WASHINGTON – While discussing the rationality of North Korea’s supreme leader with a State Department official on Tuesday, Rep. Ron DeSantis (R-Fla.) described Kim Jong-un as a “young, plump, immature kid.”
“Does (Kim) appreciate our response if we were to do some of the things we’re talking about?” DeSantis asked while discussing the recent threats that President Trump and Kim have hurled back and forth. “I mean he’s a young, plump, immature kid, and we don’t have enough information on him, it seems, because of the nature of the regime.”
State Department Deputy Secretary John J. Sullivan deferred specific questions on the level of Kim’s rationality to intelligence agencies, but he said that the State Department is assuming that the U.S. is dealing with a rational leader. He also said that Secretary of State Rex Tillerson’s campaign to influence decision-making from the communist nation will have its effect, noting the recent UN Security Council resolution. Those sanctions against North Korea had the support of China and Russia.
Sullivan touched on a number of hot-button issues during the discussion before the House Foreign Affairs Committee. DeSantis, chairman of the Oversight and Government Reform subcommittee, asked if it’s safe to assume that Cuba was directly involved or had full knowledge of the recently revealed acoustic attacks on U.S. diplomats in Cuba. At least 16 U.S. diplomats were treated for injuries and symptoms ranging from hearing loss to mild head trauma beginning in late 2016.
“That’s certainly a reasonable suspicion,” Sullivan said, noting that his wife is a Cuban-American. “I don’t know that, but it’s a reasonable suspicion. … (My wife) told me last night: ‘They know.’ As a United States government official, I don’t know that.”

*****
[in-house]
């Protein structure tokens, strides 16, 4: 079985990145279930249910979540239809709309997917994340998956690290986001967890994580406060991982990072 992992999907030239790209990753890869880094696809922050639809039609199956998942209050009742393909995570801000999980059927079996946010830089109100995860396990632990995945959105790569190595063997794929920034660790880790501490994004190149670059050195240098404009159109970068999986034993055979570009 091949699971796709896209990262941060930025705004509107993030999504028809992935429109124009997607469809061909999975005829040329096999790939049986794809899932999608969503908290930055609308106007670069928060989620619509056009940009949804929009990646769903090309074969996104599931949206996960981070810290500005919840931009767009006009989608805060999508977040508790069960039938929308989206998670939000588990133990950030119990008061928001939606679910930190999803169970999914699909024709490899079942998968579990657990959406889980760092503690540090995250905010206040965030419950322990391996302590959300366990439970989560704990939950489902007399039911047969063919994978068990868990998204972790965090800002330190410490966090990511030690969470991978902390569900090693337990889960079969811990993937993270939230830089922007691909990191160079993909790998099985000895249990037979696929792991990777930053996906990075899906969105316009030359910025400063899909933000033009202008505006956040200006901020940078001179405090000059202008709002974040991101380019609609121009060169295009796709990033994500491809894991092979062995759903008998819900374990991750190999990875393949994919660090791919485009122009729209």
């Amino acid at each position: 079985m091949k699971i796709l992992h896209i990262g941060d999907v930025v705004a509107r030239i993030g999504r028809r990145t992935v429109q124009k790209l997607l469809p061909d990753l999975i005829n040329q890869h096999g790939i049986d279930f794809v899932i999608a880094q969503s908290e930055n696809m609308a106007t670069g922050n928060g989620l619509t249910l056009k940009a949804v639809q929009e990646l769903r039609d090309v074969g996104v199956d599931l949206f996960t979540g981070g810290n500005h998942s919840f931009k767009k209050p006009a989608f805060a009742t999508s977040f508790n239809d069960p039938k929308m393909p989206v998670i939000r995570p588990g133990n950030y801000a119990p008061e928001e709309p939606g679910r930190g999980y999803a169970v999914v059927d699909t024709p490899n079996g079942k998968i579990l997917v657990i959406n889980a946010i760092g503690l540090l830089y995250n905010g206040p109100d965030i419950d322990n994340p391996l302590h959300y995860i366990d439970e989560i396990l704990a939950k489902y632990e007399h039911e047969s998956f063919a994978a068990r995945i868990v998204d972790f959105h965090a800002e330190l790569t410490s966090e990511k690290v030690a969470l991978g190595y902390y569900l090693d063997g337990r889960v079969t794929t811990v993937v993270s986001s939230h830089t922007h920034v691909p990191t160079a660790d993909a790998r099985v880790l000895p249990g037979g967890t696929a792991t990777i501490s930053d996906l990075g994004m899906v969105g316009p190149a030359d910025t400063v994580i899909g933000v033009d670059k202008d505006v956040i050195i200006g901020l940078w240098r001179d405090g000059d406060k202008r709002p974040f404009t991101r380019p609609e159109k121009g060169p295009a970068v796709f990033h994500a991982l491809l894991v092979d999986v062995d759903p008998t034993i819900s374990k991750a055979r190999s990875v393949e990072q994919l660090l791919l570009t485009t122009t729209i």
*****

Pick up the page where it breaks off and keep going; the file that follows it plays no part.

DeSantis said he hopes the State Department is weighing a response to the attack because “this is unacceptable.”
Sullivan also reaffirmed the president’s long-stated commitment to moving the U.S. Embassy in Israel from Tel Aviv to Jerusalem. Trump has pitched himself as the most pro-Israeli president to ever be elected and has vowed to make the move, which could have major implications for relations with the Palestinian Authority. In May, Trump signed a waiver under the Jerusalem Embassy Act forestalling the move, but said the embassy relocation is inevitable.
“The decision on when to move it is a strategic and tactical decision that the president himself in consultation with the secretary will have to make, but the president has been quite clear in his commitment,” Sullivan said.
DeSantis also pressed Sullivan on the Taylor Force Act, a bill introduced by Sen. Lindsey Graham (R-S.C.), which prohibits certain aid to the West Bank and Gaza unless the State Department verifies that the Palestinian Authority is taking steps to end violence against Israel and the U.S. and has cut off payments to the families of terrorists. Sullivan said he doesn’t know if the administration has taken a policy stance on the Taylor Force Act, but “I will say that we at the State Department are certainly opposed to all of those things that you’ve just said that the Palestinian Authority does.”
Rep. Bill Keating (D-Mass.) asked Sullivan how the administration is working to bring women more into the fold at the State Department, which he claimed was a priority for the Obama administration. According to The Guardian, 80 percent of Trump’s nominations for top federal jobs have been men, creating an unprecedented imbalance. Both chambers recently passed the Women, Peace and Security Act of 2017, a bill meant to increase women’s presence in peace negotiations.
“I think the senior advisor to the president, Ivanka Trump, would strongly reaffirm that that’s the policy, as the president would,” Sullivan said. “We’re committed to that at the Department of State.”
“One thing I would note for you, congressman, is one thing that’s astounded me is in talking about diversity at the State Department,” he added. “The number of women we have in the Foreign Service and the Civil Service has actually decreased, particularly at the senior level over the last eight years or so. We’ve got to do a better job at promoting women at the State Department and in our Foreign Service, and we’re committed to it.”